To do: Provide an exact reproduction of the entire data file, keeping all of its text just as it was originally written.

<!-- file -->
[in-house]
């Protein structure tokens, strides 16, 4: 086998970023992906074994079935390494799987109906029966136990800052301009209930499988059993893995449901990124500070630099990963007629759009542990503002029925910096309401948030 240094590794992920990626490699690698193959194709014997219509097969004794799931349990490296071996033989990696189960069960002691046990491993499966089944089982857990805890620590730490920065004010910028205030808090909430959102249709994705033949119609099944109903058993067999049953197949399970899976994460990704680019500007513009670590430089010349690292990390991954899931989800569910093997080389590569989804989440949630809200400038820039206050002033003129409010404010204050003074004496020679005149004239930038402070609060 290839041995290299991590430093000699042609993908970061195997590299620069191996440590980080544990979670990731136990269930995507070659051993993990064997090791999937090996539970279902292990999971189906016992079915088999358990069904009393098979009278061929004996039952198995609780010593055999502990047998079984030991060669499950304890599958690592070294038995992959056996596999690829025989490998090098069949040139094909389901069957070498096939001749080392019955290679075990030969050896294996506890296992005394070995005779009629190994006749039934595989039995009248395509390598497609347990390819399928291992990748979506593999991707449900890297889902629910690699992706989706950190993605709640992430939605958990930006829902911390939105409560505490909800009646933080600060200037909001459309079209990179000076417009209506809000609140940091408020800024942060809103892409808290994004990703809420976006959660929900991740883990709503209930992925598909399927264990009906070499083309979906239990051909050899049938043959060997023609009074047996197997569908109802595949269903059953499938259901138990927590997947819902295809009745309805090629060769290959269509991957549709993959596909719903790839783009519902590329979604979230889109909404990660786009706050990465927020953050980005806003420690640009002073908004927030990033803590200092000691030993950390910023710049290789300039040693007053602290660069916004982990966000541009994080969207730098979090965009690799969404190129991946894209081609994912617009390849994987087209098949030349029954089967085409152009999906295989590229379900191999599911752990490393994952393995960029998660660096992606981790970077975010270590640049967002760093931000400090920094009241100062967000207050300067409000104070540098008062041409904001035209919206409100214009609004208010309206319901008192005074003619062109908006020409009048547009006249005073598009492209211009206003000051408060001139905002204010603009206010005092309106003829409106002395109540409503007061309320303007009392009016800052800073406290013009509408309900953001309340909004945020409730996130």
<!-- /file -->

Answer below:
[in-house]
């Protein structure tokens, strides 16, 4: 086998970023992906074994079935390494799987109906029966136990800052301009209930499988059993893995449901990124500070630099990963007629759009542990503002029925910096309401948030 240094590794992920990626490699690698193959194709014997219509097969004794799931349990490296071996033989990696189960069960002691046990491993499966089944089982857990805890620590730490920065004010910028205030808090909430959102249709994705033949119609099944109903058993067999049953197949399970899976994460990704680019500007513009670590430089010349690292990390991954899931989800569910093997080389590569989804989440949630809200400038820039206050002033003129409010404010204050003074004496020679005149004239930038402070609060 290839041995290299991590430093000699042609993908970061195997590299620069191996440590980080544990979670990731136990269930995507070659051993993990064997090791999937090996539970279902292990999971189906016992079915088999358990069904009393098979009278061929004996039952198995609780010593055999502990047998079984030991060669499950304890599958690592070294038995992959056996596999690829025989490998090098069949040139094909389901069957070498096939001749080392019955290679075990030969050896294996506890296992005394070995005779009629190994006749039934595989039995009248395509390598497609347990390819399928291992990748979506593999991707449900890297889902629910690699992706989706950190993605709640992430939605958990930006829902911390939105409560505490909800009646933080600060200037909001459309079209990179000076417009209506809000609140940091408020800024942060809103892409808290994004990703809420976006959660929900991740883990709503209930992925598909399927264990009906070499083309979906239990051909050899049938043959060997023609009074047996197997569908109802595949269903059953499938259901138990927590997947819902295809009745309805090629060769290959269509991957549709993959596909719903790839783009519902590329979604979230889109909404990660786009706050990465927020953050980005806003420690640009002073908004927030990033803590200092000691030993950390910023710049290789300039040693007053602290660069916004982990966000541009994080969207730098979090965009690799969404190129991946894209081609994912617009390849994987087209098949030349029954089967085409152009999906295989590229379900191999599911752990490393994952393995960029998660660096992606981790970077975010270590640049967002760093931000400090920094009241100062967000207050300067409000104070540098008062041409904001035209919206409100214009609004208010309206319901008192005074003619062109908006020409009048547009006249005073598009492209211009206003000051408060001139905002204010603009206010005092309106003829409106002395109540409503007061309320303007009392009016800052800073406290013009509408309900953001309340909004945020409730996130």